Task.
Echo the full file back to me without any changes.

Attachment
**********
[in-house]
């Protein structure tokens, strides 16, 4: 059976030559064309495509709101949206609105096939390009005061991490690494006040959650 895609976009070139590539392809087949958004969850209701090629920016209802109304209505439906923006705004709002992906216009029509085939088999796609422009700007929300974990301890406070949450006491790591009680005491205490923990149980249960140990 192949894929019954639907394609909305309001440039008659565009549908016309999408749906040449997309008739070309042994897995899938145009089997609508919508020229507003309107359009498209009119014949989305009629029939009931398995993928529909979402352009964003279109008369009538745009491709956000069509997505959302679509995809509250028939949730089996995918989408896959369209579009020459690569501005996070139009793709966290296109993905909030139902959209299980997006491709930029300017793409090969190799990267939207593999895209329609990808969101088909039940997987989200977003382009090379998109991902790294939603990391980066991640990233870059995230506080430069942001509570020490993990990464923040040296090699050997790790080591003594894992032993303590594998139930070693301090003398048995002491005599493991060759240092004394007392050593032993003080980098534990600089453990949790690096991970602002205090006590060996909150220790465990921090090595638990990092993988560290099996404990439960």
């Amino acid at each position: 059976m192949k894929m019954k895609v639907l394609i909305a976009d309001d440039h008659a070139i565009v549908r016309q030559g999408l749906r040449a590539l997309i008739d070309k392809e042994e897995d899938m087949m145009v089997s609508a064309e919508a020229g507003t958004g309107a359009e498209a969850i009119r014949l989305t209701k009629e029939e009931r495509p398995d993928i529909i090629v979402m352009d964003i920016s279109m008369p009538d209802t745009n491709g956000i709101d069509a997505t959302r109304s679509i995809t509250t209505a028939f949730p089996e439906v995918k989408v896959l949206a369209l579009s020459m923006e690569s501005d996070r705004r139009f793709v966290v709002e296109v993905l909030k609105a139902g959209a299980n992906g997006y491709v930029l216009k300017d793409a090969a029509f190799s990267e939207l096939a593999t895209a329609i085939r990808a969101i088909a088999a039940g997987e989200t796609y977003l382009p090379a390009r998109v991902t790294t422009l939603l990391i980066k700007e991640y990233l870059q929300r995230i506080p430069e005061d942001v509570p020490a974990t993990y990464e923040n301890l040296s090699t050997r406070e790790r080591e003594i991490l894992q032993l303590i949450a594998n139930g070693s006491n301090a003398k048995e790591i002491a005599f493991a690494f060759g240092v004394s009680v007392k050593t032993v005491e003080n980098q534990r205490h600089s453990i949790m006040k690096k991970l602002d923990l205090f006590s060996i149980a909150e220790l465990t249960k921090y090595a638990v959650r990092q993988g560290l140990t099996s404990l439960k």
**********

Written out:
[in-house]
């Protein structure tokens, strides 16, 4: 059976030559064309495509709101949206609105096939390009005061991490690494006040959650 895609976009070139590539392809087949958004969850209701090629920016209802109304209505439906923006705004709002992906216009029509085939088999796609422009700007929300974990301890406070949450006491790591009680005491205490923990149980249960140990 192949894929019954639907394609909305309001440039008659565009549908016309999408749906040449997309008739070309042994897995899938145009089997609508919508020229507003309107359009498209009119014949989305009629029939009931398995993928529909979402352009964003279109008369009538745009491709956000069509997505959302679509995809509250028939949730089996995918989408896959369209579009020459690569501005996070139009793709966290296109993905909030139902959209299980997006491709930029300017793409090969190799990267939207593999895209329609990808969101088909039940997987989200977003382009090379998109991902790294939603990391980066991640990233870059995230506080430069942001509570020490993990990464923040040296090699050997790790080591003594894992032993303590594998139930070693301090003398048995002491005599493991060759240092004394007392050593032993003080980098534990600089453990949790690096991970602002205090006590060996909150220790465990921090090595638990990092993988560290099996404990439960």
């Amino acid at each position: 059976m192949k894929m019954k895609v639907l394609i909305a976009d309001d440039h008659a070139i565009v549908r016309q030559g999408l749906r040449a590539l997309i008739d070309k392809e042994e897995d899938m087949m145009v089997s609508a064309e919508a020229g507003t958004g309107a359009e498209a969850i009119r014949l989305t209701k009629e029939e009931r495509p398995d993928i529909i090629v979402m352009d964003i920016s279109m008369p009538d209802t745009n491709g956000i709101d069509a997505t959302r109304s679509i995809t509250t209505a028939f949730p089996e439906v995918k989408v896959l949206a369209l579009s020459m923006e690569s501005d996070r705004r139009f793709v966290v709002e296109v993905l909030k609105a139902g959209a299980n992906g997006y491709v930029l216009k300017d793409a090969a029509f190799s990267e939207l096939a593999t895209a329609i085939r990808a969101i088909a088999a039940g997987e989200t796609y977003l382009p090379a390009r998109v991902t790294t422009l939603l990391i980066k700007e991640y990233l870059q929300r995230i506080p430069e005061d942001v509570p020490a974990t993990y990464e923040n301890l040296s090699t050997r406070e790790r080591e003594i991490l894992q032993l303590i949450a594998n139930g070693s006491n301090a003398k048995e790591i002491a005599f493991a690494f060759g240092v004394s009680v007392k050593t032993v005491e003080n980098q534990r205490h600089s453990i949790m006040k690096k991970l602002d923990l205090f006590s060996i149980a909150e220790l465990t249960k921090y090595a638990v959650r990092q993988g560290l140990t099996s404990l439960k």